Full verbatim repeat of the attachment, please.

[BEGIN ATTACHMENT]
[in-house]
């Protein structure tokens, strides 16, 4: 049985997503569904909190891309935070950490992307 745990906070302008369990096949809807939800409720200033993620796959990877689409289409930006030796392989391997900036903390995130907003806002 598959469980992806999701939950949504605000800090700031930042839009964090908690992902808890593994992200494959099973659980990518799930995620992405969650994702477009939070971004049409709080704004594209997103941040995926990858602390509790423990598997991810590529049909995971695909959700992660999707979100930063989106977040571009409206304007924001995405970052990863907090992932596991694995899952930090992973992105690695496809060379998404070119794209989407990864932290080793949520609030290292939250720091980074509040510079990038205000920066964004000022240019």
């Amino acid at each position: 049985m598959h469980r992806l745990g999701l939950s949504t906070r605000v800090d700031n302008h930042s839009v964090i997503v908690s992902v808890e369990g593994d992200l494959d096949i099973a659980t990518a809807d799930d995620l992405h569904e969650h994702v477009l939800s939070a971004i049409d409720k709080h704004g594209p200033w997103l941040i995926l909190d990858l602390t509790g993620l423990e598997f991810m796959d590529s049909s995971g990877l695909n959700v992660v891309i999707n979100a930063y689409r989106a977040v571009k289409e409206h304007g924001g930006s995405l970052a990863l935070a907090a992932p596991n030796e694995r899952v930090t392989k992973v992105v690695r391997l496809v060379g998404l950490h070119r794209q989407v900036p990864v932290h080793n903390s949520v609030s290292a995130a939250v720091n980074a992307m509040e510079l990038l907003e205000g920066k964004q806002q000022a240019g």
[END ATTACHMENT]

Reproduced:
[in-house]
């Protein structure tokens, strides 16, 4: 049985997503569904909190891309935070950490992307 745990906070302008369990096949809807939800409720200033993620796959990877689409289409930006030796392989391997900036903390995130907003806002 598959469980992806999701939950949504605000800090700031930042839009964090908690992902808890593994992200494959099973659980990518799930995620992405969650994702477009939070971004049409709080704004594209997103941040995926990858602390509790423990598997991810590529049909995971695909959700992660999707979100930063989106977040571009409206304007924001995405970052990863907090992932596991694995899952930090992973992105690695496809060379998404070119794209989407990864932290080793949520609030290292939250720091980074509040510079990038205000920066964004000022240019």
């Amino acid at each position: 049985m598959h469980r992806l745990g999701l939950s949504t906070r605000v800090d700031n302008h930042s839009v964090i997503v908690s992902v808890e369990g593994d992200l494959d096949i099973a659980t990518a809807d799930d995620l992405h569904e969650h994702v477009l939800s939070a971004i049409d409720k709080h704004g594209p200033w997103l941040i995926l909190d990858l602390t509790g993620l423990e598997f991810m796959d590529s049909s995971g990877l695909n959700v992660v891309i999707n979100a930063y689409r989106a977040v571009k289409e409206h304007g924001g930006s995405l970052a990863l935070a907090a992932p596991n030796e694995r899952v930090t392989k992973v992105v690695r391997l496809v060379g998404l950490h070119r794209q989407v900036p990864v932290h080793n903390s949520v609030s290292a995130a939250v720091n980074a992307m509040e510079l990038l907003e205000g920066k964004q806002q000022a240019g």